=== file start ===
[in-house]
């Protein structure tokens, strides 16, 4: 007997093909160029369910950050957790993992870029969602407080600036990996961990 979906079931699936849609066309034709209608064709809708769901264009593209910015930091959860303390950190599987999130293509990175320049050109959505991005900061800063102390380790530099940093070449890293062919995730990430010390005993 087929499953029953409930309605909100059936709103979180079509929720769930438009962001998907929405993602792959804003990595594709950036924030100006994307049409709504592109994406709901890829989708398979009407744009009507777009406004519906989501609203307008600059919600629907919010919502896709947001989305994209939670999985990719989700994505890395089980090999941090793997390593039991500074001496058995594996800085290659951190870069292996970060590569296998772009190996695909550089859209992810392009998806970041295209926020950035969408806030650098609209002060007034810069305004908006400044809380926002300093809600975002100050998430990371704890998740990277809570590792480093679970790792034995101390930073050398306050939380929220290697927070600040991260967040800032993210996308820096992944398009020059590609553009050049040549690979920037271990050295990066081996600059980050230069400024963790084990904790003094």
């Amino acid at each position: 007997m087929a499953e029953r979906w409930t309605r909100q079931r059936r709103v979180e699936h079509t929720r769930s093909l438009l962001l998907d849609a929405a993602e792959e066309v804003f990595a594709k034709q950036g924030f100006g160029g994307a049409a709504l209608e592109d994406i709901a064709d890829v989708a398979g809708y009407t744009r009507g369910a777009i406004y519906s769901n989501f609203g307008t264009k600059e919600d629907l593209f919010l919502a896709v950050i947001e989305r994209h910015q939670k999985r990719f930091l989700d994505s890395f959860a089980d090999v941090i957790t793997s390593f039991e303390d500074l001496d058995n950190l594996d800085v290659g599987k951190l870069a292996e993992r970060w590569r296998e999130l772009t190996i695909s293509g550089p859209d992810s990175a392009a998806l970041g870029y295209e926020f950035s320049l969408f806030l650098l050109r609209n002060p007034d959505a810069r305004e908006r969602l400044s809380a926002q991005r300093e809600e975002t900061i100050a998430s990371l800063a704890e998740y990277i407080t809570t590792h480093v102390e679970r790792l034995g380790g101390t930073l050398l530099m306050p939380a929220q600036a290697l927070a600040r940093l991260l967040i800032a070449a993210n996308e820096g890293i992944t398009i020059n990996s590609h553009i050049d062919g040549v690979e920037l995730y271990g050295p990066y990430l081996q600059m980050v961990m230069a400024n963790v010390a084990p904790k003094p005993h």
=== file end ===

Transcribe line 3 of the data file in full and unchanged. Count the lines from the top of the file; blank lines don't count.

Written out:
């Amino acid at each position: 007997m087929a499953e029953r979906w409930t309605r909100q079931r059936r709103v979180e699936h079509t929720r769930s093909l438009l962001l998907d849609a929405a993602e792959e066309v804003f990595a594709k034709q950036g924030f100006g160029g994307a049409a709504l209608e592109d994406i709901a064709d890829v989708a398979g809708y009407t744009r009507g369910a777009i406004y519906s769901n989501f609203g307008t264009k600059e919600d629907l593209f919010l919502a896709v950050i947001e989305r994209h910015q939670k999985r990719f930091l989700d994505s890395f959860a089980d090999v941090i957790t793997s390593f039991e303390d500074l001496d058995n950190l594996d800085v290659g599987k951190l870069a292996e993992r970060w590569r296998e999130l772009t190996i695909s293509g550089p859209d992810s990175a392009a998806l970041g870029y295209e926020f950035s320049l969408f806030l650098l050109r609209n002060p007034d959505a810069r305004e908006r969602l400044s809380a926002q991005r300093e809600e975002t900061i100050a998430s990371l800063a704890e998740y990277i407080t809570t590792h480093v102390e679970r790792l034995g380790g101390t930073l050398l530099m306050p939380a929220q600036a290697l927070a600040r940093l991260l967040i800032a070449a993210n996308e820096g890293i992944t398009i020059n990996s590609h553009i050049d062919g040549v690979e920037l995730y271990g050295p990066y990430l081996q600059m980050v961990m230069a400024n963790v010390a084990p904790k003094p005993h």